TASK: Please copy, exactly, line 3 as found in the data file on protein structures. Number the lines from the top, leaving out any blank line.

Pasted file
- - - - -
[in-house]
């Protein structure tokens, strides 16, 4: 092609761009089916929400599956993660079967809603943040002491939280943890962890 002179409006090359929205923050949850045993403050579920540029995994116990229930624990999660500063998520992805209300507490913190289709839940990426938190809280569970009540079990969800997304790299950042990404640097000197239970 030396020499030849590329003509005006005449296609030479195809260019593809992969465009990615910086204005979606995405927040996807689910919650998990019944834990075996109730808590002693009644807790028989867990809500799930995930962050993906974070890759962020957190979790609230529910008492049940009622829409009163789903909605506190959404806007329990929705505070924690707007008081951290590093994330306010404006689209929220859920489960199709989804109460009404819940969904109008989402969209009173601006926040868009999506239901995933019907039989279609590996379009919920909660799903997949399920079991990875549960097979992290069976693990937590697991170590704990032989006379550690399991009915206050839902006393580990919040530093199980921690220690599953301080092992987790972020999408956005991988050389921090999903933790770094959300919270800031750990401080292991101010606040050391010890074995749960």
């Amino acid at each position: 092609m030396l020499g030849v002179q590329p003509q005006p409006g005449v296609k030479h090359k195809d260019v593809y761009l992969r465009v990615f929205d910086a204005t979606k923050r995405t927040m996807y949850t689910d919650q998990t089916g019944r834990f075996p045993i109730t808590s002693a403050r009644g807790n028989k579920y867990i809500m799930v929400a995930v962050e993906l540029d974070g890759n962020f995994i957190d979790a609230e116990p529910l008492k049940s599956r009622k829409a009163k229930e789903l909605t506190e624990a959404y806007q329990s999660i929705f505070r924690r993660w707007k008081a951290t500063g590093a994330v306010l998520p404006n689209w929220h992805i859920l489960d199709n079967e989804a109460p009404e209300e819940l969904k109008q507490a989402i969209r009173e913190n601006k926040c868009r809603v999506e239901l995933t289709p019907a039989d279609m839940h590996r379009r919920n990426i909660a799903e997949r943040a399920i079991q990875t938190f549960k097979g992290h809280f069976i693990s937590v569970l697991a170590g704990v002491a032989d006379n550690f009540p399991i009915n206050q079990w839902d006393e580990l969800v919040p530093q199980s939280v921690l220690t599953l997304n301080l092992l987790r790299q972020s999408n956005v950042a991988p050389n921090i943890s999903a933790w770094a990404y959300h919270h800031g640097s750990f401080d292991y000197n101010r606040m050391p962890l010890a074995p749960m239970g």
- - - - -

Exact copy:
């Amino acid at each position: 092609m030396l020499g030849v002179q590329p003509q005006p409006g005449v296609k030479h090359k195809d260019v593809y761009l992969r465009v990615f929205d910086a204005t979606k923050r995405t927040m996807y949850t689910d919650q998990t089916g019944r834990f075996p045993i109730t808590s002693a403050r009644g807790n028989k579920y867990i809500m799930v929400a995930v962050e993906l540029d974070g890759n962020f995994i957190d979790a609230e116990p529910l008492k049940s599956r009622k829409a009163k229930e789903l909605t506190e624990a959404y806007q329990s999660i929705f505070r924690r993660w707007k008081a951290t500063g590093a994330v306010l998520p404006n689209w929220h992805i859920l489960d199709n079967e989804a109460p009404e209300e819940l969904k109008q507490a989402i969209r009173e913190n601006k926040c868009r809603v999506e239901l995933t289709p019907a039989d279609m839940h590996r379009r919920n990426i909660a799903e997949r943040a399920i079991q990875t938190f549960k097979g992290h809280f069976i693990s937590v569970l697991a170590g704990v002491a032989d006379n550690f009540p399991i009915n206050q079990w839902d006393e580990l969800v919040p530093q199980s939280v921690l220690t599953l997304n301080l092992l987790r790299q972020s999408n956005v950042a991988p050389n921090i943890s999903a933790w770094a990404y959300h919270h800031g640097s750990f401080d292991y000197n101010r606040m050391p962890l010890a074995p749960m239970g």